|Flow cytometry, microscopy, and DNA analysis as complementary phytoplankton screening methods in ballast water treatment studies|Stehouwer, P.P.; Liebich, V.; Peperzak, L. (2013). Flow cytometry, microscopy, and DNA analysis as complementary phytoplankton screening methods in ballast water treatment studies. J. Appl. Phycol. 25(4): 1047-1053. dx.doi.org/10.1007/s10811-012-9944-8
In: Journal of Applied Phycology. Springer: Dordrecht. ISSN 0921-8971, meer
Ballast water; Flow cytometry; Microscopy; DNA sequencing; Micro-algae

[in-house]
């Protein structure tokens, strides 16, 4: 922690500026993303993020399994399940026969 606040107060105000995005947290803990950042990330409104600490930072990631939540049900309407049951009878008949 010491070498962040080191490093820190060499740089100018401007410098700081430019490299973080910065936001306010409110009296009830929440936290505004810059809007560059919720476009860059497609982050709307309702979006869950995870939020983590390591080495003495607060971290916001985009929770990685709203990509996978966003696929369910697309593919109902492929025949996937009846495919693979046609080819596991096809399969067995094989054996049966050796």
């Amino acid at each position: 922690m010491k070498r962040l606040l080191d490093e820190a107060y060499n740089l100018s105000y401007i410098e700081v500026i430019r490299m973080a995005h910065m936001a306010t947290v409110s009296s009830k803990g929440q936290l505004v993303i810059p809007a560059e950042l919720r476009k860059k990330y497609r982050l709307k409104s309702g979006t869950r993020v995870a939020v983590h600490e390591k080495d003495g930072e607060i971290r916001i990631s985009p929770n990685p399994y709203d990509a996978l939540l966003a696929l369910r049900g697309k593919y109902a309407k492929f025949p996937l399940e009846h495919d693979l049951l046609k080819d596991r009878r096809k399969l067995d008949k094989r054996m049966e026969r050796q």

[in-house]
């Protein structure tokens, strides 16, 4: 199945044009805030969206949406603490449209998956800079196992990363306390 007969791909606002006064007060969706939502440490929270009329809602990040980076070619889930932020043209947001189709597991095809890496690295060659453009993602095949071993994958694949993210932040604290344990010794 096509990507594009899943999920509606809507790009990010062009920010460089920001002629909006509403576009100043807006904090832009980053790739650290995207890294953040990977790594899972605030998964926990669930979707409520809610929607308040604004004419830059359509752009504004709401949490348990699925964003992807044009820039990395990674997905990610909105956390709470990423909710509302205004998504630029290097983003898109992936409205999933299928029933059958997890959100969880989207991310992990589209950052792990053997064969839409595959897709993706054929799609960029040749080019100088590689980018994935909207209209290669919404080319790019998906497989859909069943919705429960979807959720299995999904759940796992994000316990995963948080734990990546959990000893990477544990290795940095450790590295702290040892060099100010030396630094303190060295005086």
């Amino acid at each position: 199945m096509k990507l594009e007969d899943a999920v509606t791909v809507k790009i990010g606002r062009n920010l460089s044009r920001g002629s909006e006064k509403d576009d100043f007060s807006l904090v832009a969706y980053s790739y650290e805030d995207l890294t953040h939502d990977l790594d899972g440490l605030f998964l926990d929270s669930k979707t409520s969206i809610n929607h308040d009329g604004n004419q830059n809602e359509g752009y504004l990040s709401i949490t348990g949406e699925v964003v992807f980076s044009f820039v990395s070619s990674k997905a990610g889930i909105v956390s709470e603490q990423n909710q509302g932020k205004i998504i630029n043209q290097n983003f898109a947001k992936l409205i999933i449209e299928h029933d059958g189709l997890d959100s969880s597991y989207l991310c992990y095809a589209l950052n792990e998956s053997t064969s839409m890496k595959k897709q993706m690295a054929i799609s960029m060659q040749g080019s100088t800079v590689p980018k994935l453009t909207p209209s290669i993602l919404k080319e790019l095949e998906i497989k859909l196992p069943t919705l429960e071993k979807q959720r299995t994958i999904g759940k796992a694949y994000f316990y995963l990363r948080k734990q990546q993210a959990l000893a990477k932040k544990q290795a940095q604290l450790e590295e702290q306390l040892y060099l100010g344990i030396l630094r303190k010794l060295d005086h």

Ballast water is the main vector for marine invasions. To minimize the spread of invasive species, the International Maritime Organization (IMO) has adopted the Ballast Water Management Convention which requires the installation of shipboard ballast water treatment systems (BWTS). During BWTS tests, the phytoplankton abundance and species composition were followed after treatment with both filtration and ultraviolet radiation. Although the installation fulfilled the IMO criteria after a 5-day holding time in a model ballast tank, the ultimate effectiveness of the treatment was further tested in long-term (20 days) incubation experiments under optimal phytoplankton growth conditions. Application of flow cytometry, microscopy, and DNA sequencing to these incubation samples gave an indication of the phytoplankton species that might be introduced by ballast water discharge-despite treatment. Phytoplankton was reliably quantified using flow cytometry, while fast identification was best done using microscopy. Some groups that contained potentially toxic species could not be identified at species level using microscopy; for these species, identification using genetic techniques was necessary. It is concluded that if long-term incubation experiments are used as an additional tool in testing BWTS effectiveness, a combination of phytoplankton screening methods can be applied depending on the detail of information that is required.